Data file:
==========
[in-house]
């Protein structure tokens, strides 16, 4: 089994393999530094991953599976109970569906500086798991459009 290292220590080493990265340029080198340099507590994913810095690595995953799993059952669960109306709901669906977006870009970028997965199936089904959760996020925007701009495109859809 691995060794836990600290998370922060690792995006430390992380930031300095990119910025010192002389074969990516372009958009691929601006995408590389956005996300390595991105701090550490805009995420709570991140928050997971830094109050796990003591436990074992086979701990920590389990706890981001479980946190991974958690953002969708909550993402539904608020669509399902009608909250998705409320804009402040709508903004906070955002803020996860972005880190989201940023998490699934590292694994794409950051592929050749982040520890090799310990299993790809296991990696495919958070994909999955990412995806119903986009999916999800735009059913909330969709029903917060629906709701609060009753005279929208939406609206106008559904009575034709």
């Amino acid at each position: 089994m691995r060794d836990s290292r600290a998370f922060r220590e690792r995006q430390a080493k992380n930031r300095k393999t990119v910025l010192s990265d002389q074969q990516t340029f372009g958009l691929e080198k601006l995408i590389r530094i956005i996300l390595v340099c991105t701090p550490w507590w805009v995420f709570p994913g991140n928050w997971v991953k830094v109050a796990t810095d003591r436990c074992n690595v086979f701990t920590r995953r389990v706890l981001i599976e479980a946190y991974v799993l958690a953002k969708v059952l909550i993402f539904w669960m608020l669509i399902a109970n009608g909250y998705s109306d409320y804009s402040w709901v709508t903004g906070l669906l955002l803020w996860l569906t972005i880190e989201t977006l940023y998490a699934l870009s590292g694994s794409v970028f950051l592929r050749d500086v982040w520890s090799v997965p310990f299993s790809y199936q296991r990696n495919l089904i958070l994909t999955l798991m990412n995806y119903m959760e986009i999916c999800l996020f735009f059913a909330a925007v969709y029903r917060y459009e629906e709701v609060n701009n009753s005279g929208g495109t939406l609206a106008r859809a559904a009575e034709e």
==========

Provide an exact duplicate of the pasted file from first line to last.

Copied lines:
[in-house]
């Protein structure tokens, strides 16, 4: 089994393999530094991953599976109970569906500086798991459009 290292220590080493990265340029080198340099507590994913810095690595995953799993059952669960109306709901669906977006870009970028997965199936089904959760996020925007701009495109859809 691995060794836990600290998370922060690792995006430390992380930031300095990119910025010192002389074969990516372009958009691929601006995408590389956005996300390595991105701090550490805009995420709570991140928050997971830094109050796990003591436990074992086979701990920590389990706890981001479980946190991974958690953002969708909550993402539904608020669509399902009608909250998705409320804009402040709508903004906070955002803020996860972005880190989201940023998490699934590292694994794409950051592929050749982040520890090799310990299993790809296991990696495919958070994909999955990412995806119903986009999916999800735009059913909330969709029903917060629906709701609060009753005279929208939406609206106008559904009575034709």
């Amino acid at each position: 089994m691995r060794d836990s290292r600290a998370f922060r220590e690792r995006q430390a080493k992380n930031r300095k393999t990119v910025l010192s990265d002389q074969q990516t340029f372009g958009l691929e080198k601006l995408i590389r530094i956005i996300l390595v340099c991105t701090p550490w507590w805009v995420f709570p994913g991140n928050w997971v991953k830094v109050a796990t810095d003591r436990c074992n690595v086979f701990t920590r995953r389990v706890l981001i599976e479980a946190y991974v799993l958690a953002k969708v059952l909550i993402f539904w669960m608020l669509i399902a109970n009608g909250y998705s109306d409320y804009s402040w709901v709508t903004g906070l669906l955002l803020w996860l569906t972005i880190e989201t977006l940023y998490a699934l870009s590292g694994s794409v970028f950051l592929r050749d500086v982040w520890s090799v997965p310990f299993s790809y199936q296991r990696n495919l089904i958070l994909t999955l798991m990412n995806y119903m959760e986009i999916c999800l996020f735009f059913a909330a925007v969709y029903r917060y459009e629906e709701v609060n701009n009753s005279g929208g495109t939406l609206a106008r859809a559904a009575e034709e």